GDPR

EU-GDPRThe new General Data Protection Regulation (GDPR) was adopted by the EU Parliament in April 2016 and will come into force without any further process in May 2018. Whilst this is a piece of EU legislation, companies in the UK will be required to comply with it if they process or store information about EU citizens, (for example selling to them, or holding other data about them), regardless of the outcome of the ongoing Brexit negotiations.

Any company, regardless of where they are located, that sells goods or services to EU citizens must comply with GDPR. The fines are significant for non-compliance – up to 4% of global annual turnover, or €20 million, for the worst offences. The rules cover a very wide spectrum of data that might be used to identify someone including photos, name, address, an email address, posts on social media, an IP address and any other information that could tie a person to their data (the ‘data subject’). Data Controllers and Data Processors must be aware of their responsibilities under the regulation. The rules for consent relating to the processing or storing of personal data have been significantly strengthened and many organisations will need to make changes in order to accommodate them.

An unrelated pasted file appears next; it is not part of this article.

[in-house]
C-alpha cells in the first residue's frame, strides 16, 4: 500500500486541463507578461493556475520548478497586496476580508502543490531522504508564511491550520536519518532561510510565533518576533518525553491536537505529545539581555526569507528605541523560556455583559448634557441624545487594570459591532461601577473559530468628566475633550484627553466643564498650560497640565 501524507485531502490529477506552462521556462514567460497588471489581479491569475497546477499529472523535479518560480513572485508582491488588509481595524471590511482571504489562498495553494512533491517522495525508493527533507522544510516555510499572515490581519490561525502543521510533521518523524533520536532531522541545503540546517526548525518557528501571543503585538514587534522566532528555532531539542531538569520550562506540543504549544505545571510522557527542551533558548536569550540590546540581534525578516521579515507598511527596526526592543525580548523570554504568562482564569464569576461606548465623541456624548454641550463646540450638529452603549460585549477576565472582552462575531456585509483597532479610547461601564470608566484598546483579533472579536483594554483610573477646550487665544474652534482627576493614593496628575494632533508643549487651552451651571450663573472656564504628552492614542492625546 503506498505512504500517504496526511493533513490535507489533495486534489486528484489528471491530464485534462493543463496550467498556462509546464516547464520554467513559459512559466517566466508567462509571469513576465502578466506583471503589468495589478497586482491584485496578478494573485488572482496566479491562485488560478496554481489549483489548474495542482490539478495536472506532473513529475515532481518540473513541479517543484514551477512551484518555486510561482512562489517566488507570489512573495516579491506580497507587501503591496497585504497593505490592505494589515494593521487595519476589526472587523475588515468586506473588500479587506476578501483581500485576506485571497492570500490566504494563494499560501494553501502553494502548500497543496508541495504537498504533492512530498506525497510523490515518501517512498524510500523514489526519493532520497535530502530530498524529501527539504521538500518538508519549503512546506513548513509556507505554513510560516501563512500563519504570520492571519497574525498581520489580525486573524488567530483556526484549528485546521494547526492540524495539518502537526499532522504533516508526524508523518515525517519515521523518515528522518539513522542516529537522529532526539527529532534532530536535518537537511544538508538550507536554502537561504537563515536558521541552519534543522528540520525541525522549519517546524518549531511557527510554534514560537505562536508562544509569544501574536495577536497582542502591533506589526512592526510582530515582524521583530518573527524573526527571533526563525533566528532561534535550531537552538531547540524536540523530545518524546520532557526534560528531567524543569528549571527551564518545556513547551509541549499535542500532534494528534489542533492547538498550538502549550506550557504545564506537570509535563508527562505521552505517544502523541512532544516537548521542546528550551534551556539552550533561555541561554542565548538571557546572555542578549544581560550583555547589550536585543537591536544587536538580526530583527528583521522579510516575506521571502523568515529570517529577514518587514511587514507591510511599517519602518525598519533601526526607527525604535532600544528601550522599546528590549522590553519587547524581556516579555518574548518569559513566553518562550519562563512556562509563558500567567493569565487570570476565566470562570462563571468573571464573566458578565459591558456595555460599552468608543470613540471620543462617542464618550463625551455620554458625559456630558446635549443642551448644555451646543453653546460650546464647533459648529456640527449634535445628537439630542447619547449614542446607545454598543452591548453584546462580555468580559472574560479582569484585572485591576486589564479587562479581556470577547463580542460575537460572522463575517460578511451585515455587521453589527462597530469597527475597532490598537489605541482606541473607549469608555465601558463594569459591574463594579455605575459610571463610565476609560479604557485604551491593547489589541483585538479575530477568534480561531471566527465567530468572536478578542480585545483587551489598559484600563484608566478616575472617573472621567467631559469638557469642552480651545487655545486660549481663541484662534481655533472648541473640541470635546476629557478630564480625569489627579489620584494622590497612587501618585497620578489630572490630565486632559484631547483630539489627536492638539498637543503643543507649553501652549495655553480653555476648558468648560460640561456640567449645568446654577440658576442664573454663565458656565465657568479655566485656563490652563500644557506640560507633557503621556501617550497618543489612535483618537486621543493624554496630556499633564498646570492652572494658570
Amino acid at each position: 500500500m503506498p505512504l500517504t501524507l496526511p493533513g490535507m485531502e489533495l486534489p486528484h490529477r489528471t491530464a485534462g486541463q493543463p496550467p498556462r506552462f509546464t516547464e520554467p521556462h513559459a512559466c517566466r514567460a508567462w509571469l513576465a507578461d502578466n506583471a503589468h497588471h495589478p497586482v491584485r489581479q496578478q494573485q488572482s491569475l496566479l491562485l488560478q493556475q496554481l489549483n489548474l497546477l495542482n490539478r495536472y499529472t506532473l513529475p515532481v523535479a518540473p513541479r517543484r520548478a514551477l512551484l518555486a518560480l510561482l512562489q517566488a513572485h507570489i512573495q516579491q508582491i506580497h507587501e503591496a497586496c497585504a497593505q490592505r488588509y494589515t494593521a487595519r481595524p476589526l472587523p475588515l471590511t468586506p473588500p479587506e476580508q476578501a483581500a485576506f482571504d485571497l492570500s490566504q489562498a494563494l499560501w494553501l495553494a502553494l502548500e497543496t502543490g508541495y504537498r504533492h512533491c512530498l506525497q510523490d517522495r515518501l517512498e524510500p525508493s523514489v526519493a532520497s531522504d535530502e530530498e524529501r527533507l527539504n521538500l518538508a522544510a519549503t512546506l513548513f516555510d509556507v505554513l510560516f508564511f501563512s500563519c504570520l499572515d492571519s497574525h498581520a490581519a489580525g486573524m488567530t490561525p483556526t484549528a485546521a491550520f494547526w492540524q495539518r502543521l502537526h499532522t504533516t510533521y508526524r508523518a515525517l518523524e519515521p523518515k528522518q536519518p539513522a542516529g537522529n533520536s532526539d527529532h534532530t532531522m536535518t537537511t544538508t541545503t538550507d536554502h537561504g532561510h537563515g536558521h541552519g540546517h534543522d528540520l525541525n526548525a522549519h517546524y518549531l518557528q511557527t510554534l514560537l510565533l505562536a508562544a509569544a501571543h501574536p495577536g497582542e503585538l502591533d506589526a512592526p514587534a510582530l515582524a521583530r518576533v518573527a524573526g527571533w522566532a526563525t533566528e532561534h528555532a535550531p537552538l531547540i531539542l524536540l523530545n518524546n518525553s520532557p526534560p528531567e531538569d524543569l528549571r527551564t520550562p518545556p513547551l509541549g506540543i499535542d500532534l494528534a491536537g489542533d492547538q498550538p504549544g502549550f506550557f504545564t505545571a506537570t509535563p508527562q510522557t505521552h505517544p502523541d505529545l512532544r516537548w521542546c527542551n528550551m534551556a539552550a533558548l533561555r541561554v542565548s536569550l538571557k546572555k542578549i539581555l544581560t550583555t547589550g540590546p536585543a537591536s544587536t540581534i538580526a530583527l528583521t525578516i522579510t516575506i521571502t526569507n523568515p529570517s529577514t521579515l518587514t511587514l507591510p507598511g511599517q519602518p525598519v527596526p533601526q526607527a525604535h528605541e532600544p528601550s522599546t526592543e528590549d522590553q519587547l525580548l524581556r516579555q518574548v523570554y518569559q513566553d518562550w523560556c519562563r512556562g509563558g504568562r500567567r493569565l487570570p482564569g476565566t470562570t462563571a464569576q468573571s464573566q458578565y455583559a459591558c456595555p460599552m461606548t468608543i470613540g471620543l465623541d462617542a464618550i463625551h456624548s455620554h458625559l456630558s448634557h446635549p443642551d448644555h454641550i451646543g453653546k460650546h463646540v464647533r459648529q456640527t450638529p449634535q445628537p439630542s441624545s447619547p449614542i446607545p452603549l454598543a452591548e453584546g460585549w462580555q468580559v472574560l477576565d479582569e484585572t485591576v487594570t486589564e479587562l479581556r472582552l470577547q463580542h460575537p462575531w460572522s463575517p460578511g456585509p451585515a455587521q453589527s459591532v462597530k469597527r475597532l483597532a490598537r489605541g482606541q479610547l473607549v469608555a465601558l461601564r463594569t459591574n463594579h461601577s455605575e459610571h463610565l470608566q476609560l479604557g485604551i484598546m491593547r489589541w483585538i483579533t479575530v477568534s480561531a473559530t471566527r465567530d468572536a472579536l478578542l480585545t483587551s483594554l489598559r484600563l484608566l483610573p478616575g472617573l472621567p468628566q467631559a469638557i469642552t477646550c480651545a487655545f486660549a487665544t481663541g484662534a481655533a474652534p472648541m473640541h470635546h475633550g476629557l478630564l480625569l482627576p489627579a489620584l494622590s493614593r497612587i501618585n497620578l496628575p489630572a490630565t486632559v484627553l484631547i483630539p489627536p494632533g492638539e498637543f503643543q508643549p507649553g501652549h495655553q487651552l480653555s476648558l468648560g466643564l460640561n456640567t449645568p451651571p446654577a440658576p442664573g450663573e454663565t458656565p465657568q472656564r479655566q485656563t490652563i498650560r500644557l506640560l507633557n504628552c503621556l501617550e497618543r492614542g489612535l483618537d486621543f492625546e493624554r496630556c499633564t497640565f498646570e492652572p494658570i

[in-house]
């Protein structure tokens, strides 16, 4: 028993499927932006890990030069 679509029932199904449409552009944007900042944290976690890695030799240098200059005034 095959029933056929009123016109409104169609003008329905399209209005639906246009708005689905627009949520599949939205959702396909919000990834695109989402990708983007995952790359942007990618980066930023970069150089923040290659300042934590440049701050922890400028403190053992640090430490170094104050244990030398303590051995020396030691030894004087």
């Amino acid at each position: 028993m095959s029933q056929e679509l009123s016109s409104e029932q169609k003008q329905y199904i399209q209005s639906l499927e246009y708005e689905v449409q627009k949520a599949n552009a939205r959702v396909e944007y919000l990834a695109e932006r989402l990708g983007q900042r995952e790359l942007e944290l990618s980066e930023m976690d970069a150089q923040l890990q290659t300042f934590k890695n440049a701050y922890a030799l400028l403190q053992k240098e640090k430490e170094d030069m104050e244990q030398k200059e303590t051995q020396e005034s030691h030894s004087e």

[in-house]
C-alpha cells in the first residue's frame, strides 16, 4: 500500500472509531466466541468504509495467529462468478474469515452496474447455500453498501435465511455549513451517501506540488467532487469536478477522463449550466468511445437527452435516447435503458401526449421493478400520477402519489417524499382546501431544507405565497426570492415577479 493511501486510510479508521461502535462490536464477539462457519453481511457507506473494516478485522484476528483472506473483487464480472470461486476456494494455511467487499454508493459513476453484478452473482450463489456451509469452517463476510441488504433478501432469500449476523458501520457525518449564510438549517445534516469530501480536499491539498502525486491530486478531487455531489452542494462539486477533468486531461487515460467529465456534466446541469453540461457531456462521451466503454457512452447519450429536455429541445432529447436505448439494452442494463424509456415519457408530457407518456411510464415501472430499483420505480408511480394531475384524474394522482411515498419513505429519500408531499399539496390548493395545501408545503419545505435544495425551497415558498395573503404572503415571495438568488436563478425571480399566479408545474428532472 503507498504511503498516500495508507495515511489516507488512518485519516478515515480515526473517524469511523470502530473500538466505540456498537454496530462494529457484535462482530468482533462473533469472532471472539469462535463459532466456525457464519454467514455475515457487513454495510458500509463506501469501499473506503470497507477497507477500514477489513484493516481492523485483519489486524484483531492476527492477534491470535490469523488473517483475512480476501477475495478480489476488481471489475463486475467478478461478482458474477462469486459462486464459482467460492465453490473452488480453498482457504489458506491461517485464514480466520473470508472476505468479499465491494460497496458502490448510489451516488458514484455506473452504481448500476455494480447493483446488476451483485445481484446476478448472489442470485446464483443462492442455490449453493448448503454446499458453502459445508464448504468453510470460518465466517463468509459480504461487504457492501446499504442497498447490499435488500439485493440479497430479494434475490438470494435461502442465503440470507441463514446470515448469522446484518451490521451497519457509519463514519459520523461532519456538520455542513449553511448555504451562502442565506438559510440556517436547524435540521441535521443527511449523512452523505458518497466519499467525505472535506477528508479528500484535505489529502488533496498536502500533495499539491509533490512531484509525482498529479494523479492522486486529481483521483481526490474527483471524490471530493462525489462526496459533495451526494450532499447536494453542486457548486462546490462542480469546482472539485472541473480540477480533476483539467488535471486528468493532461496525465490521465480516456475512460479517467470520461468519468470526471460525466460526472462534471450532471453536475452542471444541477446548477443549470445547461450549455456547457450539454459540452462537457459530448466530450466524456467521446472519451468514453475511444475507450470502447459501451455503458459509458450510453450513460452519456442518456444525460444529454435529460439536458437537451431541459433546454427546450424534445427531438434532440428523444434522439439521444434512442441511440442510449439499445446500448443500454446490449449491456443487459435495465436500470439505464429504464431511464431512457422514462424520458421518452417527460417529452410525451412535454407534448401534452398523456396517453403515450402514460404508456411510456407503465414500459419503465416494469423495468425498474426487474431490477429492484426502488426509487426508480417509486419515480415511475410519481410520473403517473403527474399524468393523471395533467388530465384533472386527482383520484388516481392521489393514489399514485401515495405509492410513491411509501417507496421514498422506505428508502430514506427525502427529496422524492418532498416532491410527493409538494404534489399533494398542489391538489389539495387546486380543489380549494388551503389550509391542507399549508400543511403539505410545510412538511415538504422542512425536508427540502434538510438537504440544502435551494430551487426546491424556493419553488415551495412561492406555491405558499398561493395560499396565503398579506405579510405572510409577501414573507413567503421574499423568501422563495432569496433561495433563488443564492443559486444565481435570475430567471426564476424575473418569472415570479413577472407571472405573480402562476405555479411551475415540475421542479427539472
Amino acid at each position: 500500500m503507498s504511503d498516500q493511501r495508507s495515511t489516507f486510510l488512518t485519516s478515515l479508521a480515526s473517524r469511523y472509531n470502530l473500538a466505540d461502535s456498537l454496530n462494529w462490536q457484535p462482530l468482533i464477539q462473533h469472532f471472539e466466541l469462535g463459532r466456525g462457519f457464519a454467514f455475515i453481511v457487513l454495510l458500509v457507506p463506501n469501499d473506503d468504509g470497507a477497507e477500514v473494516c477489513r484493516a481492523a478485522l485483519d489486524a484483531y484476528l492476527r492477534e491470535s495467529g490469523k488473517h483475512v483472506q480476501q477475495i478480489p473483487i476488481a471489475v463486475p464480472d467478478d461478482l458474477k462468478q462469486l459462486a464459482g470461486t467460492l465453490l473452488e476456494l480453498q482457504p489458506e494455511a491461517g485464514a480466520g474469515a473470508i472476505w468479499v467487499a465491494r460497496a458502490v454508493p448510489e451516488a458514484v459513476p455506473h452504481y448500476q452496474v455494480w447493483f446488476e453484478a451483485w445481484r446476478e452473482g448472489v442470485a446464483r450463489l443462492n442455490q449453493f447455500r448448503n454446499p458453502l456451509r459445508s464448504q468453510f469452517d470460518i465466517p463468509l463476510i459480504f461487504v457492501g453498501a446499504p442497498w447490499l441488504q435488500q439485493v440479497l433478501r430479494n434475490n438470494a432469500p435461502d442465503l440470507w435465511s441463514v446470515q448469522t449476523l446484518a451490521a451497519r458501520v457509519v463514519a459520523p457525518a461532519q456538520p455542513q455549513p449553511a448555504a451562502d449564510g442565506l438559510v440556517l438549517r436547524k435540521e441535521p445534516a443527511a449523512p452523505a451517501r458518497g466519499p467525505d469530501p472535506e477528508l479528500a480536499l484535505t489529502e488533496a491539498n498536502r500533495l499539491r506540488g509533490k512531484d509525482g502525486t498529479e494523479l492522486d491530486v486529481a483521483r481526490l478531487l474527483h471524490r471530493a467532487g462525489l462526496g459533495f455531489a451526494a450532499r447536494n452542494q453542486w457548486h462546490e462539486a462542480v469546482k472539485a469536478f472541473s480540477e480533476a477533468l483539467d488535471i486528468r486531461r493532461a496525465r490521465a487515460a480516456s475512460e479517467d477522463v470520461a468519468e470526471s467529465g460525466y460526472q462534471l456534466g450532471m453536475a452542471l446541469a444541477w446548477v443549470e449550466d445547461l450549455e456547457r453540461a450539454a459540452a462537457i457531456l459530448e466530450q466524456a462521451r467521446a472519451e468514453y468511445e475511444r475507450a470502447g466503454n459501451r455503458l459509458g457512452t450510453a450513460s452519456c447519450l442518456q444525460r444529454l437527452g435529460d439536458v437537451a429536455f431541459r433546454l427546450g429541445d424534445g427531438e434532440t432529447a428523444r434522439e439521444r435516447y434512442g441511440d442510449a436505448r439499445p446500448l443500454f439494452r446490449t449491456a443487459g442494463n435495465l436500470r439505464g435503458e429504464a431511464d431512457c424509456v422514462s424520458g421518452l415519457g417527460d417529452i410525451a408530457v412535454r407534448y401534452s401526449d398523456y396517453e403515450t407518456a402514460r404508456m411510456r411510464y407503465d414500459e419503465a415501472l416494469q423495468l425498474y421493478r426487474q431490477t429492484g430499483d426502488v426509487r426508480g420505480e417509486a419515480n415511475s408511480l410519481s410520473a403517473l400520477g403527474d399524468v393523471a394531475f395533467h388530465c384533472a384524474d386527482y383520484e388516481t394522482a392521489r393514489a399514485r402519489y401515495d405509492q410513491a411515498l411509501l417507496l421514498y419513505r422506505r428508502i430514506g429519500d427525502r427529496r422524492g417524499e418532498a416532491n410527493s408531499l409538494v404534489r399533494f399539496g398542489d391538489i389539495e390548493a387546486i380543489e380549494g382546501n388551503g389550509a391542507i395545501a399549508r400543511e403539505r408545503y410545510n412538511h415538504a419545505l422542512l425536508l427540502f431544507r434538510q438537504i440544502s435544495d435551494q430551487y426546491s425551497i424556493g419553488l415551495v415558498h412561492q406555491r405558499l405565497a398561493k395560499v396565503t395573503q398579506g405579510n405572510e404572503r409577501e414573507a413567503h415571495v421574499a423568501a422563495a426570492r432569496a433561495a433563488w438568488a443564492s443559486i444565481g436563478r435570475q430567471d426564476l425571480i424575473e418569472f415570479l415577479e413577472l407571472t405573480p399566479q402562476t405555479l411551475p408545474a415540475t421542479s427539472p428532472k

The right to access data held is much stronger than it was previously and represents a major shift towards transparency. The right to be forgotten is also an important element of GDPR and will require data controllers to delete data held (and potentially stop third parties from processing elements of the data) not just because the data subject has withdrawn consent, but also if the data is no longer relevant to the original purpose for processing.

There are many other implications for GDPR and companies must be ready for them by May 2018 or risk fines for non-compliance. Are you ready? Do you know if you are ready? Do you need help? Contact Corozon today for help with your GDPR compliance.